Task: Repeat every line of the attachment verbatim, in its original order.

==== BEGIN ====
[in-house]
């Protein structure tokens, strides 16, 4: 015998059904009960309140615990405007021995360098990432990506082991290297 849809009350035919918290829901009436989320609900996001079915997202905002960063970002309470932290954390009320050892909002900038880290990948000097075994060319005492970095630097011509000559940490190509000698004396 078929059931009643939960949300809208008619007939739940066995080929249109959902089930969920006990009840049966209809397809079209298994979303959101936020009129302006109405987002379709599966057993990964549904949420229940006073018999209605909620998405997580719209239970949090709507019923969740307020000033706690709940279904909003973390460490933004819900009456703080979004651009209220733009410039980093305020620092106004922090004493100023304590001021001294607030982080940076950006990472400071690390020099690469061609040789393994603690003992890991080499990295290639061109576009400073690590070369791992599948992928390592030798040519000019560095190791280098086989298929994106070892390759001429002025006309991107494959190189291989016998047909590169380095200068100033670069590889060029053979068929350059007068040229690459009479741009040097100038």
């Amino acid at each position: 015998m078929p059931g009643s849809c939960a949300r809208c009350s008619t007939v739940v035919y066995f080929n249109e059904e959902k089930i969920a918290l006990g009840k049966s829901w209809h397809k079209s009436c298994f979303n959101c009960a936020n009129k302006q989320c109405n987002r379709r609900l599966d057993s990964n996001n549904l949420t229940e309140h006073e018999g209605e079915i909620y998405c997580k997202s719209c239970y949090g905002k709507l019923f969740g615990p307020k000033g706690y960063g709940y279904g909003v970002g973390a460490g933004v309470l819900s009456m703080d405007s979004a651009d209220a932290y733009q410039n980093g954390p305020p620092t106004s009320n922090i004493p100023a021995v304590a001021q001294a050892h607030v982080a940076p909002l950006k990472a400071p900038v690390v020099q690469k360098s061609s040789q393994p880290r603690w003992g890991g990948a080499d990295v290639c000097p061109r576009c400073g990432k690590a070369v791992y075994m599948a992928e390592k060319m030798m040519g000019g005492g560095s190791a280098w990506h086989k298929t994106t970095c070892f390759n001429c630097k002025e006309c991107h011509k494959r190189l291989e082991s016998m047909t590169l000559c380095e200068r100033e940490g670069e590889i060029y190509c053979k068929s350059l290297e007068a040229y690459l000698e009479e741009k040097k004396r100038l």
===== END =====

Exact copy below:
[in-house]
């Protein structure tokens, strides 16, 4: 015998059904009960309140615990405007021995360098990432990506082991290297 849809009350035919918290829901009436989320609900996001079915997202905002960063970002309470932290954390009320050892909002900038880290990948000097075994060319005492970095630097011509000559940490190509000698004396 078929059931009643939960949300809208008619007939739940066995080929249109959902089930969920006990009840049966209809397809079209298994979303959101936020009129302006109405987002379709599966057993990964549904949420229940006073018999209605909620998405997580719209239970949090709507019923969740307020000033706690709940279904909003973390460490933004819900009456703080979004651009209220733009410039980093305020620092106004922090004493100023304590001021001294607030982080940076950006990472400071690390020099690469061609040789393994603690003992890991080499990295290639061109576009400073690590070369791992599948992928390592030798040519000019560095190791280098086989298929994106070892390759001429002025006309991107494959190189291989016998047909590169380095200068100033670069590889060029053979068929350059007068040229690459009479741009040097100038």
């Amino acid at each position: 015998m078929p059931g009643s849809c939960a949300r809208c009350s008619t007939v739940v035919y066995f080929n249109e059904e959902k089930i969920a918290l006990g009840k049966s829901w209809h397809k079209s009436c298994f979303n959101c009960a936020n009129k302006q989320c109405n987002r379709r609900l599966d057993s990964n996001n549904l949420t229940e309140h006073e018999g209605e079915i909620y998405c997580k997202s719209c239970y949090g905002k709507l019923f969740g615990p307020k000033g706690y960063g709940y279904g909003v970002g973390a460490g933004v309470l819900s009456m703080d405007s979004a651009d209220a932290y733009q410039n980093g954390p305020p620092t106004s009320n922090i004493p100023a021995v304590a001021q001294a050892h607030v982080a940076p909002l950006k990472a400071p900038v690390v020099q690469k360098s061609s040789q393994p880290r603690w003992g890991g990948a080499d990295v290639c000097p061109r576009c400073g990432k690590a070369v791992y075994m599948a992928e390592k060319m030798m040519g000019g005492g560095s190791a280098w990506h086989k298929t994106t970095c070892f390759n001429c630097k002025e006309c991107h011509k494959r190189l291989e082991s016998m047909t590169l000559c380095e200068r100033e940490g670069e590889i060029y190509c053979k068929s350059l290297e007068a040229y690459l000698e009479e741009k040097k004396r100038l």